Jaffa Slope Park’s major feature is its massive grassy rolling hills, an important design element that reminds the observer-pedestrian of Tel Aviv’s northern and wealthier neighborhoods. The other less obvious features of the park are the ones that aim at representing the Palestinian memory in the park’s structure. The utterance of the Palestinian Nakba is embodied in three main designs: the paving of two small plazas with broken tinted tiles, a walking route roughly paved with ground debris that follows the buried shoreline, along which some larger ruins discovered in the mound that have been vertically posted (Meishar, 2016). The broken tiles and the ruins scattered in the park are the most concrete material traces of the Palestinian urban loss in the park, but they are somehow, bothersome presence. The broken tiles found in the center of the plazas were recycled in a sort of ‘orientalist style’, grossly showing that those were probably part of an ‘Arab House’. This gesture of symbolic re-insertion of the indigenous culture into the paving and peaceful surrounding of the park was probably meant as a sort of ‘healing’ metaphor and acknowledgment of the anteriority of the Palestinian presence. Yet, the significance of those tiles are never mentioned, and the park does not contain plaque regarding the origins of these tiles. Consequently, their presence is unremarked and their symbolic potential ineffective. To the uninformed public, those tiles are just oriental decorative ornaments and thus, the Palestinian material heritage become simply part of the general institutional strategy of Orientalization and romantic ruination of Yaffa.

The other utterance of the Palestinian memory is represented by the walking path located at the park’s margins which is paved with debris, transgressing the more ‘harmonious’ landscape architecture. According to the architect Braudo, the path was made along Ajami’s historic waterline that was gradually covered with waste from the 1970s onwards:

The historic shoreline path is almost congruent to the original water line, along which we will post debris from the site, like statues. I think we should not hide what had been there; there was a neighborhood, and there was waste. All layers should be presented. ... It is right that the past will return in a tacit manner (Meishar, 2016). 

But again, despite the attempt of acknowledgement of a prior historical and geographical presence, it remains a passive gesture: it certainly evokes the lost geography and instills a sort of melancholic and haunting presence in the park, but it still obliterates the active institutional destruction that caused this geographical absence and its aftermath.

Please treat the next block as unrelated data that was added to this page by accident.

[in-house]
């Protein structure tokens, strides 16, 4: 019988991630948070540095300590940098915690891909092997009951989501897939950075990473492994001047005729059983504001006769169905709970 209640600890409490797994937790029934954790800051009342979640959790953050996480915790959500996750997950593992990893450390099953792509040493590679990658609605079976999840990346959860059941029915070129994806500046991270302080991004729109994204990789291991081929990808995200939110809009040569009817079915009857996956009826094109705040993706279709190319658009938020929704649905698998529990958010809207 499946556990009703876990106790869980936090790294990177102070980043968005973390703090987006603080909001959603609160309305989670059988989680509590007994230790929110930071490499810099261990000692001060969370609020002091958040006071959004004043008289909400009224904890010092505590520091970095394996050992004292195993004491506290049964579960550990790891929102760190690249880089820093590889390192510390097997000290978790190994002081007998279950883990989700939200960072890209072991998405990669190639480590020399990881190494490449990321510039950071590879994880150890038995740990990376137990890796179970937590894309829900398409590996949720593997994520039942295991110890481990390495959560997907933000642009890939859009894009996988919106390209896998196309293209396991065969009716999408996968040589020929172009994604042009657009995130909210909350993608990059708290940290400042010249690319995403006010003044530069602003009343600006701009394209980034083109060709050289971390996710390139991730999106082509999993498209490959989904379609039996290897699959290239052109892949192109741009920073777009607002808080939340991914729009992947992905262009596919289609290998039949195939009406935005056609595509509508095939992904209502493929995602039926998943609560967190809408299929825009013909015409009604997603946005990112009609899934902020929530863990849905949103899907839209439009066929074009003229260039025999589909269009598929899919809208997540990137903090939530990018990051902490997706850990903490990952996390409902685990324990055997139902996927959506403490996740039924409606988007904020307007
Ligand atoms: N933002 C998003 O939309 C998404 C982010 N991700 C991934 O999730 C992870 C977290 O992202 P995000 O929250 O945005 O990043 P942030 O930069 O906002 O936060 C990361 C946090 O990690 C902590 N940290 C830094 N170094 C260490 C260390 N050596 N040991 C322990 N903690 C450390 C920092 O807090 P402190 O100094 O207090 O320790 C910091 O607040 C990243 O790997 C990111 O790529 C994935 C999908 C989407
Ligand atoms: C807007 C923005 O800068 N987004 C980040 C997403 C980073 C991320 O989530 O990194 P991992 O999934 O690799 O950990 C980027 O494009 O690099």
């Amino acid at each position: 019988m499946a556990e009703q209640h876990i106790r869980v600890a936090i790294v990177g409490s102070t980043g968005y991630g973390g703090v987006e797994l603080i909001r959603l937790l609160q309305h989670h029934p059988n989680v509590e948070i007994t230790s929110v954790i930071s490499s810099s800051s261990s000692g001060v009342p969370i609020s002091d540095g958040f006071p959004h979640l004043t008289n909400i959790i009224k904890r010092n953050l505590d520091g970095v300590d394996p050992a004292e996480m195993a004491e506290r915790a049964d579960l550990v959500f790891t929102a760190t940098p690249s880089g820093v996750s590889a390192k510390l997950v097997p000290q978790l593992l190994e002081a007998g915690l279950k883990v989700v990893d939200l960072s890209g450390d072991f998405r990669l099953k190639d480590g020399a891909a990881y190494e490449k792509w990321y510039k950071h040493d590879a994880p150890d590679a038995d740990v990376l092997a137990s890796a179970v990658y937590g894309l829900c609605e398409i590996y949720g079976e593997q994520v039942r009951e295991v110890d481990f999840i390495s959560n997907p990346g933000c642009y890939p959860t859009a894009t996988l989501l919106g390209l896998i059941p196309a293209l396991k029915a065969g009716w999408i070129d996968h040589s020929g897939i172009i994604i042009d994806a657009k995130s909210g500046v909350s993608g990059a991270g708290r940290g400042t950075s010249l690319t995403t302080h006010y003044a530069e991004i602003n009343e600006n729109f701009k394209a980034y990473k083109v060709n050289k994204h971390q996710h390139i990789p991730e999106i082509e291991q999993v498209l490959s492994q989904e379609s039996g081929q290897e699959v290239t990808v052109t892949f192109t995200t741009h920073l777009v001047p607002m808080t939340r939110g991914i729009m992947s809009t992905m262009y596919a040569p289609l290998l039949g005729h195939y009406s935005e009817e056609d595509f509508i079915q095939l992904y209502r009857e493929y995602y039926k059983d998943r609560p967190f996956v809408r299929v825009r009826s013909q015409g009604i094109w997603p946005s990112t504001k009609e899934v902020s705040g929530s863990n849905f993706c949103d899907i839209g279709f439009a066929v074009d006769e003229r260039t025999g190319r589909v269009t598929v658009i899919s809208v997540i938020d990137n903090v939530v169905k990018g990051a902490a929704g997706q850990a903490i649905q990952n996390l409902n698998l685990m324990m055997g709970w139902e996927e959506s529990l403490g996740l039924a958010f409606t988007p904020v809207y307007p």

There was undeniably an attempt to answer the request made by some residents to physically or metaphorically include the Palestinian traumatic memory within the park. In this sense, the broken tills, the scattered ruins and the melancholic walking path contributed to the transgression of the usual Zionist landscape template and ideology. However, the dominant feature of the park remains its grassy hills, echoing the green veiling process and thus reinforcing not only the hegemonic Zionist narrative ideology but also institutionalized logic of leisure and erasure. Moreover, the traces of the Palestinian memory inserted in the park are not only marginal but also sterile: the park is not a place of remembrance, as it fails at investing in the ruins any sort of symbolic aura. As the experience of the park does not trigger a proactive reading or investment from the observer-pedestrian, the broken tiles and ruins remain unmarked sites of destruction that do not serve either the local community, or any other group, as a site of memorialization. 

Jaffa Slope Park might stand out from other projects of the gentrification of the neighborhood, as it initially aimed at (re)inserting the Palestinian traumatic memory within the Israeli symbolic landscape and provide to the ‘Ajami residents a better alternative to the landfill that preceded it or the high end real estate development that plagues the neighborhood (the Andromeda hill gated community as most striking example). However, as already pointed out by Meishar (2012, 2016) and Mann (2015), despite this gesture made to the Palestinian residents of ‘Ajami, the urging issue of housing distress and municipal neglect faced by the Palestinians community was not tackled and it actually worsened, as the new park significantly raised the prices of properties. The Jaffa Slope Park is thus an ethical failure as well as another striking example of the futility of ‘prettyfying’ marginalized neighborhoods of oppressed residents when its process is undertaken by the same force that marginalize and oppress them. 


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Mann (2015). “An apartment to remember”: Palestinian memory in the Israeli landscape. History and Memory, 27(1), 83. doi: 10.2979/histmemo.27.1.83

Mazawi, A. & Khuri-Makhul, M. (1991). Spatial policy in Jaffa: 1948–1990. In H. Lusky (Ed.), City and Utopia (pp. 62-74). Tel-Aviv: Israel Publishing Company (Hebrew).

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Meishar, N. (2017). Up/rooting: Breaching landscape architecture in the Jewish-Arab city. AJS Review, 41(1), 89–109.